Music & Me with … Whitney Tai- 01 May 2020 -
Image: Whitney Tai from New York, NY
When were you first introduced to music?
Music was very important in my house. My dad rotated the discography of the Beatles, Mo-Town classics and A LOT of brit-rock gems from the moment I was born. Every night until I moved out, my dad played guitar in the singer-songwriter genre to classic rock ranging from James Taylor, The Allman Brothers, to Jethro Tull. We’d do a sing-along after dinner often. The first song my dad taught me on guitar was Gloria by Van Morrison and really I enjoyed teaching myself to play Beethoven on my 90s Casio keyboard.
Tell me about your favourite teachers
It would have to be the humans currently in my life, my producer Tim Janssens and my guitarist, Andrew Kingsley. We talk about music theory and composition all the time together and I am genuinely fascinated by how humans psychologically respond to music. How music takes on distinct shapes, color and spatial relationships as you build it. I like analyzing the science of music as it opens up windows to understanding the psyche and why music is so intuitive to the world.
What are your fondest musical memories?
Probably the school plays my teacher used to put on at my grammar school. I felt for a private school with limited resources, we were able to put on some awesome productions. It was here where I discovered my true comfort and love of the stage. In 8th grade, I was cast as Cinderella and tasked to learn the entire Rodgers and Hammerstein songbook taught by my first-rate music teacher, Cris Spinner. She is a firecracker and made music fun.
What is your favourite TV theme tune and/or film soundtrack?
This is like asking my favorite ice cream flavor haha. If I had to choose, my favorite film soundtrack would be the score to Dragonfly by John Debney. I remember crumbling with awe as to how he married the story with his theme. I met him some months ago at the Newman Scoring Stage where he told me how he got the job and what inspired the music. We chatted, shared some common past memories and I expressed what the score meant to me. We both welled up with tears and that was one of those cosmic life moments I will probably never forget.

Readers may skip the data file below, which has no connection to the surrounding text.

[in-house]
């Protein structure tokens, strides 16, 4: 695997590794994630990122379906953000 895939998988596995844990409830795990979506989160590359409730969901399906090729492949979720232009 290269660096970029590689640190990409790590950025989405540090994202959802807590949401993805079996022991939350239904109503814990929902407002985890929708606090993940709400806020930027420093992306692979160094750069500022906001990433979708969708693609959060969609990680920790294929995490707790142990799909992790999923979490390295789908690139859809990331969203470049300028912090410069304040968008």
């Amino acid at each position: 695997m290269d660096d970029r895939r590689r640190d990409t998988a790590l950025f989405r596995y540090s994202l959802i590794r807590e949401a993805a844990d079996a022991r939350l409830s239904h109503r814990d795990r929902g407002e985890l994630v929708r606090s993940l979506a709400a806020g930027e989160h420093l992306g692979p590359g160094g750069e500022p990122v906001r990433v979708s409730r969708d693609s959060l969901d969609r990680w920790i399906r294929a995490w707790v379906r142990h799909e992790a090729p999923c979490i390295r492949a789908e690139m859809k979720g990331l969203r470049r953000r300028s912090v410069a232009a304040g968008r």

What was the last music download/ CD you bought?
The Slow Rush by Tame Impala, a brilliant sonic production by one of our contemporary renaissance thinkers. Watching Kevin’s music evolve over a time-span sideline to my own personal growth as an artist feels visceral. He and I share many of the same influences and is probably one of the few contemporaries I feel connected to artistically (since most of my life-changing inspirations are older classics).
Imagine you’ve been given $300 to spend on anything music-related. How will you spend it?
I feel it would be natural for me to use the funds to donate to music education materials/instruments to a school in need or an organization that provides music to children who are ill, elderly in nursing homes or individuals marginalized by unfair conditions. Music should never be denied to anyone, it provides joy, improves reasoning, promotes discipline and permeates healing. In 2020, $300 dollars isn’t a lot of money but every little bit helps the overall contribution.
How do you balance music with your other obligations?
This has honestly been hard as hell lol… I come from a previous design culture where I worked for different architecture firms over the years doing 10+ hour days. When I started picking up music full-time, I realized that if I was going to work hours like that again, it would be for my own company and on my own terms. I started doing design consultation independently and loads of odd jobs so music could be my primary focus. Being an entrepreneur is all I’ve ever wanted. Seemed like a natural transition and I get high on taking risks that break the box of any system limiting my potential.
Happiness is ... a warm embrace as well as a surrender. It is a gracious love of simple things, a celebration of innocence, gentility, kindness, curiosity and adventure. To share this with others and see their equal joy furthers a glowing energy that spreads like spiritual wildfire.